turtles and tortoises
Shelled Evolutionary Wonders Face Threats in the Modern Era
More than half of all turtle and tortoise species are at risk of extinction, making them one of the most threatened vertebrate groups.
These shelled evolutionary wonders play important roles to keep their ecosystems healthy. Tortoises and freshwater turtles are important seed and spore dispersers for many plants, trees and fungi. Snapping and softshell turtles are important scavengers that help maintain clean aquatic ecosystems. Burrows dug by some tortoise species are critical refuges from heat, cold and fire for numerous other animal species.
Alarmingly, seven species of tortoises have gone extinct in recent history, and of the remaining 366 species of turtles and tortoises, more than half are facing extinction.
While turtles and tortoises have evolved to keep a few steps ahead of the extinction risks posed by predators, severe weather and disease for 225 million years, humans have proven to be their most profound threat.
Humans have altered, destroyed and polluted tortoise and freshwater turtle habitats and spread diseases that threaten their populations. However, there are still habitats that can support large numbers of turtles and tortoises, and even relatively small areas can support thriving turtle populations if they are effectively protected. Scientists have identified 16 priority areas around the world that are home to a wide diversity of tortoises and freshwater turtles. If adequate habitats within those regions were protected, it would significantly help the turtles’ chances of survival.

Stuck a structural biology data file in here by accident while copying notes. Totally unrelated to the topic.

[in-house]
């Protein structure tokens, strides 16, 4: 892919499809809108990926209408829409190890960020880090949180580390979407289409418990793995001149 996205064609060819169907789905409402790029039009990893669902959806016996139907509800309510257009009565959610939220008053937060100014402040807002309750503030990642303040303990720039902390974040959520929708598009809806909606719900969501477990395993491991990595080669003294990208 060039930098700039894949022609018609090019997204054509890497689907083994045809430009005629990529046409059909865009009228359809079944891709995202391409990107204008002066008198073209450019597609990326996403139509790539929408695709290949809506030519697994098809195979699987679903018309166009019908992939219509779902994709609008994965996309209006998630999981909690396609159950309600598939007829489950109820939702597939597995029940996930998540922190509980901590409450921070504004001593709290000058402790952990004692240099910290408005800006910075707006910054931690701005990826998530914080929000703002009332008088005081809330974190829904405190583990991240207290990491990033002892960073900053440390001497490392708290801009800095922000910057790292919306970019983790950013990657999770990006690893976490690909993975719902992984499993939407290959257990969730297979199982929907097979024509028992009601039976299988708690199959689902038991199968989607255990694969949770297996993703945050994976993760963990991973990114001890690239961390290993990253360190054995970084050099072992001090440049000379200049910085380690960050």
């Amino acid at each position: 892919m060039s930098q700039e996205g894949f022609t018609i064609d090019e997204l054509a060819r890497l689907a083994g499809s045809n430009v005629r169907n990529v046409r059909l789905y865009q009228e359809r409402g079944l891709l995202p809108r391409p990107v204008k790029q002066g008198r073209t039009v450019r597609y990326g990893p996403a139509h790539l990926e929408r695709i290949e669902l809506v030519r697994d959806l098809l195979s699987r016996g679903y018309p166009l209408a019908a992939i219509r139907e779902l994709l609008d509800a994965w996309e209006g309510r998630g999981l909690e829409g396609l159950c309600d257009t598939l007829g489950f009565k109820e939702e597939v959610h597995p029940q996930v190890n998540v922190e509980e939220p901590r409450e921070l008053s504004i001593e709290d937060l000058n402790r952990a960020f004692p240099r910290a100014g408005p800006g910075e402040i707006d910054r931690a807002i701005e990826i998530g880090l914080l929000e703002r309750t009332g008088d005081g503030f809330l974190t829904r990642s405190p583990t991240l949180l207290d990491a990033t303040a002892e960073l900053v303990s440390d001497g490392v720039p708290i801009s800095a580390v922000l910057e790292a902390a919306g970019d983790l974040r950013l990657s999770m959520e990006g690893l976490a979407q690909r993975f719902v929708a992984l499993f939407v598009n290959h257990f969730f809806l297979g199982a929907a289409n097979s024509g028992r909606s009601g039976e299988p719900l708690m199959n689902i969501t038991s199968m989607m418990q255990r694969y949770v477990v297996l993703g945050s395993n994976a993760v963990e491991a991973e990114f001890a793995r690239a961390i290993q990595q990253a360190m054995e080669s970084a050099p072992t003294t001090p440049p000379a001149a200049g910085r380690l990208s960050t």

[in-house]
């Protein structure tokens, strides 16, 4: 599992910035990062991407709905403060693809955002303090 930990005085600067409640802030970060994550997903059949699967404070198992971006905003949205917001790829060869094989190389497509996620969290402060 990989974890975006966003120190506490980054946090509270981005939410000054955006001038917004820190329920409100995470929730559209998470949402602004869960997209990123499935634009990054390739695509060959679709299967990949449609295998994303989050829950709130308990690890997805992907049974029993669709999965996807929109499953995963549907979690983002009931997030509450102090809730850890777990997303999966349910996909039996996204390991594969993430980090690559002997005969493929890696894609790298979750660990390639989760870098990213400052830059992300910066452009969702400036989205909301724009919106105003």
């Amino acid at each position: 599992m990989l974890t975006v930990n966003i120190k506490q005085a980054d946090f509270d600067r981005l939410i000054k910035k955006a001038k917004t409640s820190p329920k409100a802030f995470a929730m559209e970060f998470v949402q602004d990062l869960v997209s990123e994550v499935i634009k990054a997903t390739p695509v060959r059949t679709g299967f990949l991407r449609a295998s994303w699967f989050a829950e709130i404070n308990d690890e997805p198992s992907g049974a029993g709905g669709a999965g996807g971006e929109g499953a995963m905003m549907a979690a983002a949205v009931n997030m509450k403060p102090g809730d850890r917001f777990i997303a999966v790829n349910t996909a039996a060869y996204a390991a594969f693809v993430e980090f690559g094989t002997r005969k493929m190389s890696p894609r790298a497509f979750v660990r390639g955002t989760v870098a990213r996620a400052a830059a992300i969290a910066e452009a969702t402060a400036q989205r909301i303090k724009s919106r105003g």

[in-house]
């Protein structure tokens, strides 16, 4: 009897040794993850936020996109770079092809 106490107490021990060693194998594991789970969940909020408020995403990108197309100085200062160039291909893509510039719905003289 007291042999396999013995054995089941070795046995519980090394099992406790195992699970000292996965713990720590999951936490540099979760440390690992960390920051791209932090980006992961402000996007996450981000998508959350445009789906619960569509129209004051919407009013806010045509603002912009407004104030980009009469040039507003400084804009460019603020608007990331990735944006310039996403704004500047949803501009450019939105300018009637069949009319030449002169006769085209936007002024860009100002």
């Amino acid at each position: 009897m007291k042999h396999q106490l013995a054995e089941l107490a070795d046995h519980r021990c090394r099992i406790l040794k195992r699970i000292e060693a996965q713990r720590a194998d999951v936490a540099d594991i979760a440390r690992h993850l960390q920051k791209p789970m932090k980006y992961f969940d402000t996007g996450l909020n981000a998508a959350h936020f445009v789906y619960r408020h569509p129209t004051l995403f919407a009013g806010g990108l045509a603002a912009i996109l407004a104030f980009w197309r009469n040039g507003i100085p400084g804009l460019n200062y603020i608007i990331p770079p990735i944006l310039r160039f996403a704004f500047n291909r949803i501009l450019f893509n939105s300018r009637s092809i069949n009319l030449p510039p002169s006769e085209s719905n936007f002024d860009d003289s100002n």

For millennia, people have decimated tortoise and turtle populations by collecting and trading them for food, pets and medicinal use–both legally and illegally. According to scientists, the single most important thing that would help tortoises and turtles immediately is ending unsustainable trade and illegal wildlife trade.
Between 2000 and 2015, more than 300,000 tortoises and freshwater turtles were seized from the illegal wildlife trade. Since turtles and tortoises are long-lived and slow-growing species, they can’t reproduce fast enough to replenish their populations when such large numbers are taken from the wild.